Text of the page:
Wham-O launched the Frisbee in 1958 and Frisbee Dog World Championships have been held every year since 1975 – though there are now several organizations around the world that run annual disc dog tournaments.
The format of disc dog tournaments usually consist of ‘Toss and Fetch’ and ‘Freestyle’ events. In the Toss and Fetch event points are awarded for catches at varying distances and in the Freestyle event short routines choreographed to music, with multiple discs being used, are subjectively judged for things such as canine athleticism, degree of difficulty, and showmanship. Wikipedia has a good page on the sport of Disc Dog and provides more information on Frisbee dog competitions.
The word Frisbee has been replaced by Disc to avoid trademark infringement – so when you see the term Disc Dog it’s the same thing as Frisbee Dog.
Here’s a 5 minute video showing clips from the Alpo Disc Dog Tournament Freestyle Event:
I’ve briefly tried to get Fritz and Zoe interested in Frisbee but I’ve not had much success. For one I can’t throw a Frisbee very well, and secondly, whilst Fritz is interested in chasing after the Frisbee he prefers to shake it to death when he’s caught it rather than bring it back to me. Zoe is the sort of low energy dog who prefers to stand and watch the Disc fly over her head!
Despite these teething problems, I think I shall have another go at getting them interested; Zoe’s sister Jazz is besotted with her fabric Frisbee so there is some hope for Zoe yet.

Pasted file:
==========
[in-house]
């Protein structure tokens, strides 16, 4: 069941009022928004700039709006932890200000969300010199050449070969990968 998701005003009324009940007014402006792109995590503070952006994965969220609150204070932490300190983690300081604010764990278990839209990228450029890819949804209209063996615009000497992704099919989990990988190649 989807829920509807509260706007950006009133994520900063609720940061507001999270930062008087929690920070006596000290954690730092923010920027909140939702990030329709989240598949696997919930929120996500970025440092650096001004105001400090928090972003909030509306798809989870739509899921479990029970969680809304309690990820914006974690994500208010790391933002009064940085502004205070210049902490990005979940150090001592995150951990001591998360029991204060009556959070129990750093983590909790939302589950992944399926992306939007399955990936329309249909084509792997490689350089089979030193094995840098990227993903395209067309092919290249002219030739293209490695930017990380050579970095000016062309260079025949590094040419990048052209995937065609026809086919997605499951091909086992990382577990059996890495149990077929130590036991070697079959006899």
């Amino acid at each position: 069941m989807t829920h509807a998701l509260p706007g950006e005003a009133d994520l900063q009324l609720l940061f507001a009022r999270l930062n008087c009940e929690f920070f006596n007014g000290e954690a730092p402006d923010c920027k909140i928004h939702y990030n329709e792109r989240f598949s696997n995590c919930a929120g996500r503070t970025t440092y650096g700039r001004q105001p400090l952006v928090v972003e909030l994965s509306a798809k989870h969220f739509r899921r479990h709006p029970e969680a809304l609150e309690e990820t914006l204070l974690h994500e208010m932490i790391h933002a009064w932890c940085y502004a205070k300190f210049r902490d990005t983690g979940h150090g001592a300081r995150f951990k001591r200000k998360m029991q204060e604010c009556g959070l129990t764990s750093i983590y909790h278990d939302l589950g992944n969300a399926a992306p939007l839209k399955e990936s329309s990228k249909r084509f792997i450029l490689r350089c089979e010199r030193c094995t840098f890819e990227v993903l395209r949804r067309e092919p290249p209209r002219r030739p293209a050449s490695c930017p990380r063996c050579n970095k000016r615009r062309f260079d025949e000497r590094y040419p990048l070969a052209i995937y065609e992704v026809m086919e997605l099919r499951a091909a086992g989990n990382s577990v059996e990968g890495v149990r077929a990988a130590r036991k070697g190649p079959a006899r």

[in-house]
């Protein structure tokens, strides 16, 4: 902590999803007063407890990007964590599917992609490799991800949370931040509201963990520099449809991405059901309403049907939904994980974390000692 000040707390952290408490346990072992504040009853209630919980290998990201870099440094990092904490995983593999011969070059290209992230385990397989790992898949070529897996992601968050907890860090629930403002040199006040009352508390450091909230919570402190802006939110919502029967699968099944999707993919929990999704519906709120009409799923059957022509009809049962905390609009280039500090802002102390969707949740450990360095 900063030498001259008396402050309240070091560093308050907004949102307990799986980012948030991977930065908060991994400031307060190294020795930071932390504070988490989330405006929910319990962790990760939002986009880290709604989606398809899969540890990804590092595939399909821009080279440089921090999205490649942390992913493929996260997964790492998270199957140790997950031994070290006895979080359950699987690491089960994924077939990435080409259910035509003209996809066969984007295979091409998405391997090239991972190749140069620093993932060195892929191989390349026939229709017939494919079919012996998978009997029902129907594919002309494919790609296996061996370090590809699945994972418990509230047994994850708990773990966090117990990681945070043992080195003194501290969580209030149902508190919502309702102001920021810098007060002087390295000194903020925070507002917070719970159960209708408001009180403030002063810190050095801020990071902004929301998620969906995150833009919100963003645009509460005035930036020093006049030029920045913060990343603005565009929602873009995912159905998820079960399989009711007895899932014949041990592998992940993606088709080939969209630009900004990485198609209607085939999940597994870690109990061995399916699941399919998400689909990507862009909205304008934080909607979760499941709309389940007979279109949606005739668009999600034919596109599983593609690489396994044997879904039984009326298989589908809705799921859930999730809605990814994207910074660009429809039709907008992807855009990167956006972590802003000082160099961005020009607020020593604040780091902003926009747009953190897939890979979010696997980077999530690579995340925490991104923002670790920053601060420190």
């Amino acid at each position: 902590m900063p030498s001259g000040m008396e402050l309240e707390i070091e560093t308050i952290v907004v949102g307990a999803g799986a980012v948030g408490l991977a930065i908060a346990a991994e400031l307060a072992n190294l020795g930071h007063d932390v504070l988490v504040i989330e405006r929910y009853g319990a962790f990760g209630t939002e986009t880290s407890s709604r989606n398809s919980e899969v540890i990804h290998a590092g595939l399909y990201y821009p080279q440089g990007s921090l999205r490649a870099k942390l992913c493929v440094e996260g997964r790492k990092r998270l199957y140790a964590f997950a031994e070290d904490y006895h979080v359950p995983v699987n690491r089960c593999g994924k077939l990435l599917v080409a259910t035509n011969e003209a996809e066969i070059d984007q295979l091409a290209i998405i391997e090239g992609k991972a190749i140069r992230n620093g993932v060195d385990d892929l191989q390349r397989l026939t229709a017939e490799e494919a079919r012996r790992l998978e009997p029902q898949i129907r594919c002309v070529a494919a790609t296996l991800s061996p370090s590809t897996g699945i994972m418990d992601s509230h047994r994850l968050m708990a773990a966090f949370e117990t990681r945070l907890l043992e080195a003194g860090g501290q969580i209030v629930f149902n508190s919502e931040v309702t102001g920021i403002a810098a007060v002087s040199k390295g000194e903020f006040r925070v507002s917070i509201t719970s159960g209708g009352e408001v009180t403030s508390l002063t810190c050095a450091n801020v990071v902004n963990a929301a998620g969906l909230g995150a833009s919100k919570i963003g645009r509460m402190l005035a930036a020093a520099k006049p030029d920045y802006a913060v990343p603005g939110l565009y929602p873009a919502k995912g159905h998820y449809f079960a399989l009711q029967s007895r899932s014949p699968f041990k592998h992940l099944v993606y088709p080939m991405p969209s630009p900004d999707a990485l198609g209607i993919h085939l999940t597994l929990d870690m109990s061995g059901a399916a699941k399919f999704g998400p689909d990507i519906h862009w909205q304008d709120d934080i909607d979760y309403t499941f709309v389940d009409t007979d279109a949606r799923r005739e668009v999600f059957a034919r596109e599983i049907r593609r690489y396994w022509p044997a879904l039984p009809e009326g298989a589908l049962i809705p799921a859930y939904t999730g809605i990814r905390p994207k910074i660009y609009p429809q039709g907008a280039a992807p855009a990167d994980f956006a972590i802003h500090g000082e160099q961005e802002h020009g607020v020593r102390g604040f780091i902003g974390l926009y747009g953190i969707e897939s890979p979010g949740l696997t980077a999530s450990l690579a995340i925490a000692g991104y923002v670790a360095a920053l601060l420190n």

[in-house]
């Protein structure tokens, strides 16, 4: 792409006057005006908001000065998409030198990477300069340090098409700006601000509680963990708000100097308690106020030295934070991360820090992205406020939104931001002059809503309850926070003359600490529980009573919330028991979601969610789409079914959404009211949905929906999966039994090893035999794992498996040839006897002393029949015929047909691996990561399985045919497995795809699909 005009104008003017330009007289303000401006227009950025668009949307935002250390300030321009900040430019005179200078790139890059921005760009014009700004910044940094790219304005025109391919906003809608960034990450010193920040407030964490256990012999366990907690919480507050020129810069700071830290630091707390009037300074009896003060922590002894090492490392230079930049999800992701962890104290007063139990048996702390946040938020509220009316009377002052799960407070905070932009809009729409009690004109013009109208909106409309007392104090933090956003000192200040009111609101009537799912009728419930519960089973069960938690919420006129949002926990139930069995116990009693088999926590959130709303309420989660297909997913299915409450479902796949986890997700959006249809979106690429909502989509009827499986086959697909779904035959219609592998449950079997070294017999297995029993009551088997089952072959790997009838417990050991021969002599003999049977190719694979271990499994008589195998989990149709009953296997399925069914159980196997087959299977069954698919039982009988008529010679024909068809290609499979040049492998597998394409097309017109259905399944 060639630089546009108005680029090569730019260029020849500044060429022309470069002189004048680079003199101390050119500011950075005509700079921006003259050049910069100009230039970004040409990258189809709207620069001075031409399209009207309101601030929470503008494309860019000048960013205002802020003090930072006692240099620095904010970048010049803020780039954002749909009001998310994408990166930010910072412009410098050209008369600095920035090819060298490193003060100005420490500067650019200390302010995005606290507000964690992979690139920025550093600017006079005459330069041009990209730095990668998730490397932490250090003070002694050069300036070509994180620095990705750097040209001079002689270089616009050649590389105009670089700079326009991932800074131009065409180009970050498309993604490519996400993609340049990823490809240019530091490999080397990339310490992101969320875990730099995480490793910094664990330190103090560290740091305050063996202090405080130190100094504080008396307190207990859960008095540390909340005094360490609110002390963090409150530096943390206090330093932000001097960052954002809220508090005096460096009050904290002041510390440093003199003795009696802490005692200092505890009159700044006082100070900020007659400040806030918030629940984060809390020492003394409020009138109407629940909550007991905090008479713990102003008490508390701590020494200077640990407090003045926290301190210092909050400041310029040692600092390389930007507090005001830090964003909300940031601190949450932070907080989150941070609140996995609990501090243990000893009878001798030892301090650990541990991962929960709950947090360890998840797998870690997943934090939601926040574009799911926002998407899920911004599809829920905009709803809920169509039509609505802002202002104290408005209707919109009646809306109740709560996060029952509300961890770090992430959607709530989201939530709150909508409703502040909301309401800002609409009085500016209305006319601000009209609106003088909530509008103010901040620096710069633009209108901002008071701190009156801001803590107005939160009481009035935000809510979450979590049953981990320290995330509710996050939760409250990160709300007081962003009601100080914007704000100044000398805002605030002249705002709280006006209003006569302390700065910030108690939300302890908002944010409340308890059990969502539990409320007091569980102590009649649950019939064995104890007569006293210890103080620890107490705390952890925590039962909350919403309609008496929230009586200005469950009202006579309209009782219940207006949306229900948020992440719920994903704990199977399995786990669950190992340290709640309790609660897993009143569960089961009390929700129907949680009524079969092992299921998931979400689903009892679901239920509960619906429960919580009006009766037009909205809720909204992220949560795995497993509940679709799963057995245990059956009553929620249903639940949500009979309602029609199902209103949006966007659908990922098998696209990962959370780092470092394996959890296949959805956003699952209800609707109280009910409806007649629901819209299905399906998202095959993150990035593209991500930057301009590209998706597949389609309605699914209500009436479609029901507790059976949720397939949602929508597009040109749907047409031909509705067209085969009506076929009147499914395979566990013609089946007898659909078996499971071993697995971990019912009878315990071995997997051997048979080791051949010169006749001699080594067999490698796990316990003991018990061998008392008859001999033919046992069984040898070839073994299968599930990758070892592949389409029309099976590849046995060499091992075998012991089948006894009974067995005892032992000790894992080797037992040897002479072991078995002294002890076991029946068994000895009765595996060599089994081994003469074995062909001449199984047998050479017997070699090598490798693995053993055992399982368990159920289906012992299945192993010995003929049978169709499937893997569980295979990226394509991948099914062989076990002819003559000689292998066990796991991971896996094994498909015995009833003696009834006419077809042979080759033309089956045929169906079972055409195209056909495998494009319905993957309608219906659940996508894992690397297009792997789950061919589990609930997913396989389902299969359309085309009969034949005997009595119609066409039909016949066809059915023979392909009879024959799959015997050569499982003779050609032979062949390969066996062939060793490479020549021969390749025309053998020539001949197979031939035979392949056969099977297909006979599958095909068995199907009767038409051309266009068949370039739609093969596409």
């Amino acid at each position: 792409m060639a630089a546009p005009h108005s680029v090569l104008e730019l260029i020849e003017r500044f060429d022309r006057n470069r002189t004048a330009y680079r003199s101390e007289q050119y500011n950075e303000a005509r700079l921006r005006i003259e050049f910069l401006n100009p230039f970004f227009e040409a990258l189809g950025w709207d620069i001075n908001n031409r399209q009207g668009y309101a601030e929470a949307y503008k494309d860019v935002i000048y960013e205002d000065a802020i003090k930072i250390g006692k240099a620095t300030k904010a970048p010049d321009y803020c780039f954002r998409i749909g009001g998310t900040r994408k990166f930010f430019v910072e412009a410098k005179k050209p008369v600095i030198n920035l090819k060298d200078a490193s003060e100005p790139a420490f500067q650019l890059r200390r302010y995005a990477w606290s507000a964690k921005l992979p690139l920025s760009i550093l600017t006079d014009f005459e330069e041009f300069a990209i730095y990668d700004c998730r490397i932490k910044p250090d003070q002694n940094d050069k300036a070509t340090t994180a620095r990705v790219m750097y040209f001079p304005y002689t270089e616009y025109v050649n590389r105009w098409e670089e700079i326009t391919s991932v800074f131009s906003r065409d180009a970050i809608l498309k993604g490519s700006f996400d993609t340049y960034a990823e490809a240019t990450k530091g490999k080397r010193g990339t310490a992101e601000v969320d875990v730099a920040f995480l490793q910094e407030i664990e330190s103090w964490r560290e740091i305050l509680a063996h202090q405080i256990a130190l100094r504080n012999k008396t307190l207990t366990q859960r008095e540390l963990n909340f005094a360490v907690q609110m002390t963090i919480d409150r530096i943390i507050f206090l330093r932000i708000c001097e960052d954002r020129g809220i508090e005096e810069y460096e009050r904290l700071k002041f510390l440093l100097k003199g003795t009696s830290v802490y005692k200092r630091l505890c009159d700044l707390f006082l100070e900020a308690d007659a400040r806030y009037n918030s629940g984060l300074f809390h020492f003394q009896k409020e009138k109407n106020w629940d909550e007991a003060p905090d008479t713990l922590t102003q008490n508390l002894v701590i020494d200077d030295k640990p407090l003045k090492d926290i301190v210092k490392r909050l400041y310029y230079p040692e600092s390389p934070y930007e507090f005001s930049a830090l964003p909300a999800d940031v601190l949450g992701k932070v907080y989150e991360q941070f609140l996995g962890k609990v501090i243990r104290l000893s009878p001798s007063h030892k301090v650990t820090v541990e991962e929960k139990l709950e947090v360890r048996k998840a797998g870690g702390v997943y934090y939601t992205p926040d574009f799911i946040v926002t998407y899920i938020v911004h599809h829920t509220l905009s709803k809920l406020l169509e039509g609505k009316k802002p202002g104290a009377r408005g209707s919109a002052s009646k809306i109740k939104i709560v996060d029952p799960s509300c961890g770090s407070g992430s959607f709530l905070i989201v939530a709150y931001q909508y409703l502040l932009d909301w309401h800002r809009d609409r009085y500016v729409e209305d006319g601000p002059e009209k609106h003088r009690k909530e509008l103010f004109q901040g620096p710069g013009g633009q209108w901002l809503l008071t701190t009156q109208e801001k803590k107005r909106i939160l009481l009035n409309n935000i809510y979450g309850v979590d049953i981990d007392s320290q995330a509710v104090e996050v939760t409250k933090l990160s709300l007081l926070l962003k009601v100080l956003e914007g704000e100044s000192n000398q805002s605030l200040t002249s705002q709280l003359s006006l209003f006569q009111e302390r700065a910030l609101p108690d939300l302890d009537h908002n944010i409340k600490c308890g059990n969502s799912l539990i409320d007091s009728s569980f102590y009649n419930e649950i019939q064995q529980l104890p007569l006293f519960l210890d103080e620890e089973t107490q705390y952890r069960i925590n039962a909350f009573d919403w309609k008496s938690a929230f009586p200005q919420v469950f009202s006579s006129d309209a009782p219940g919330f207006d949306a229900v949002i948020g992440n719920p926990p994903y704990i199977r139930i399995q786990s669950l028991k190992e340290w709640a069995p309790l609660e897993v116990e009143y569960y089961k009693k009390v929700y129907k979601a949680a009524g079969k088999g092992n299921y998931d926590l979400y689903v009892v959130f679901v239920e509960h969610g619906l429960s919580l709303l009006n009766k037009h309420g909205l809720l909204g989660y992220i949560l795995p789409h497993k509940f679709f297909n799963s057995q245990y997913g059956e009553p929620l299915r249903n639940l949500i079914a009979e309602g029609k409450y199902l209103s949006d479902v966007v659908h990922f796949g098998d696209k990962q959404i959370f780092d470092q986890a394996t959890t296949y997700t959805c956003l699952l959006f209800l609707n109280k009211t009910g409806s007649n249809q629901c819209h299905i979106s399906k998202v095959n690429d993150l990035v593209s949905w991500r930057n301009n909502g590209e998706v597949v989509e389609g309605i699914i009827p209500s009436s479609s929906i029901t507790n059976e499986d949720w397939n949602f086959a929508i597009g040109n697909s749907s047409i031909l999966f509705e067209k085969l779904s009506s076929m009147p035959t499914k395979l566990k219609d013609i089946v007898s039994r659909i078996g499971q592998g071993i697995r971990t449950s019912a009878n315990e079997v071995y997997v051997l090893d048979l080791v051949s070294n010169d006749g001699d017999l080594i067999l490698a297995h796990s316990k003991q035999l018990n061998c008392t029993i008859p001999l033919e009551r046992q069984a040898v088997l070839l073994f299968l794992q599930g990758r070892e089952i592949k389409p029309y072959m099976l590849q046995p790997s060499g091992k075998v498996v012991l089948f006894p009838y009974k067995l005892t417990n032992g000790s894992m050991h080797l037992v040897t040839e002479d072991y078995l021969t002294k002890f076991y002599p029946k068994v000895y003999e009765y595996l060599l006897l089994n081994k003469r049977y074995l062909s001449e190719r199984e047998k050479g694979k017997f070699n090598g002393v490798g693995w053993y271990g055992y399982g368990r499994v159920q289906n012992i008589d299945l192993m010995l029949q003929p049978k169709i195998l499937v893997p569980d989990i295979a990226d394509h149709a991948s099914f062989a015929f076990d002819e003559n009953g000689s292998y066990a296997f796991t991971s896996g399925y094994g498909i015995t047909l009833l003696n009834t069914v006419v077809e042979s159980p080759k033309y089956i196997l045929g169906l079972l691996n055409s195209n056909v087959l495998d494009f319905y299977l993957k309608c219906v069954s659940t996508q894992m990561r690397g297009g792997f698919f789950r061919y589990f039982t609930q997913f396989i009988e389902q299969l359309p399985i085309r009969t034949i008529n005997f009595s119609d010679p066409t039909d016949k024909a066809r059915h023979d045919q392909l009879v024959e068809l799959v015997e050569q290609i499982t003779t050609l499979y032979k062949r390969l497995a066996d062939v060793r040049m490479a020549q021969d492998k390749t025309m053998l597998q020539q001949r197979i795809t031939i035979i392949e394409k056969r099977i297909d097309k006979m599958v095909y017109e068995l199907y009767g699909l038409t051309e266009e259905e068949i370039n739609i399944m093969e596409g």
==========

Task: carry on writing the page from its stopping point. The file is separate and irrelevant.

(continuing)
If you’re interested in teaching your dog how to play Frisbee I’ve read that it can take several weeks to months to teach your dog how to take the disc, so don’t get disheartened if you don’t get immediate results.
Some dogs seem to be more natural at it than others – in many of the videos I have watched the dogs all seem to be Collies or Collie crosses. However, we aren’t all wanting to train world champion disc dogs, so any dog breed should be able to play Frisbee without too much trouble. If you have a dog that has plenty of energy that you need to channel into something constructive then this might be the sport for you (I’ve just realized why so many Collies are involved in the sport).
If you’ve got a puppy, then it’s fine to teach them to chase after and retrieve a Frisbee, but don’t train them to jump and catch the disc until they have physically matured.
Here’s another video in which world class Frisbee dog trainer Zak George shows you some of the freestyle routines he has taught his dogs.
I hope this has inspired you to try a new sport with your dog – if it’s winter where you are and you can’t get out to exercise much, why not get your dog used to the Frisbee in the house and see if he wants to make it his new best toy whilst you are waiting for Spring to arrive.
To find out more about Disc Dog DogPatch has a great page of links to disc dog clubs, events, training, internet groups etc.
Finally, thank you Richard Knerr for bringing us the Frisbee and giving us another way to spend time having fun with our dogs!